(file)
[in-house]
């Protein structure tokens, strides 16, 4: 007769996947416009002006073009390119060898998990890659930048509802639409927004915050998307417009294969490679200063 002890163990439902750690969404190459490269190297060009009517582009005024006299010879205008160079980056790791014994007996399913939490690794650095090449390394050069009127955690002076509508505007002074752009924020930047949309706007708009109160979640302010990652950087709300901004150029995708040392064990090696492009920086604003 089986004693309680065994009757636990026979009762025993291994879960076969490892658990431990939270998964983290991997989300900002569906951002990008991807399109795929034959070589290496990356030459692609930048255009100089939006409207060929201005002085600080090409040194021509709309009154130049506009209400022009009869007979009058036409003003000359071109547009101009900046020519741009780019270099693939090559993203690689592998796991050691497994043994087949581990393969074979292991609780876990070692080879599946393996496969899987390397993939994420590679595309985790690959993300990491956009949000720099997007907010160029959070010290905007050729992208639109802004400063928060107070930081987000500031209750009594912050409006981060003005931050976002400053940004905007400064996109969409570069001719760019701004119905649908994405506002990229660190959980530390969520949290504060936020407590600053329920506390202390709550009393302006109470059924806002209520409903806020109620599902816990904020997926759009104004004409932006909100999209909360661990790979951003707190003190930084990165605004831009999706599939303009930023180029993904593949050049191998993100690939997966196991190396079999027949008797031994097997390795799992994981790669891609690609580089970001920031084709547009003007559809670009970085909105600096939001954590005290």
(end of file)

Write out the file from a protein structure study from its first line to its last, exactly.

[in-house]
């Protein structure tokens, strides 16, 4: 007769996947416009002006073009390119060898998990890659930048509802639409927004915050998307417009294969490679200063 002890163990439902750690969404190459490269190297060009009517582009005024006299010879205008160079980056790791014994007996399913939490690794650095090449390394050069009127955690002076509508505007002074752009924020930047949309706007708009109160979640302010990652950087709300901004150029995708040392064990090696492009920086604003 089986004693309680065994009757636990026979009762025993291994879960076969490892658990431990939270998964983290991997989300900002569906951002990008991807399109795929034959070589290496990356030459692609930048255009100089939006409207060929201005002085600080090409040194021509709309009154130049506009209400022009009869007979009058036409003003000359071109547009101009900046020519741009780019270099693939090559993203690689592998796991050691497994043994087949581990393969074979292991609780876990070692080879599946393996496969899987390397993939994420590679595309985790690959993300990491956009949000720099997007907010160029959070010290905007050729992208639109802004400063928060107070930081987000500031209750009594912050409006981060003005931050976002400053940004905007400064996109969409570069001719760019701004119905649908994405506002990229660190959980530390969520949290504060936020407590600053329920506390202390709550009393302006109470059924806002209520409903806020109620599902816990904020997926759009104004004409932006909100999209909360661990790979951003707190003190930084990165605004831009999706599939303009930023180029993904593949050049191998993100690939997966196991190396079999027949008797031994097997390795799992994981790669891609690609580089970001920031084709547009003007559809670009970085909105600096939001954590005290």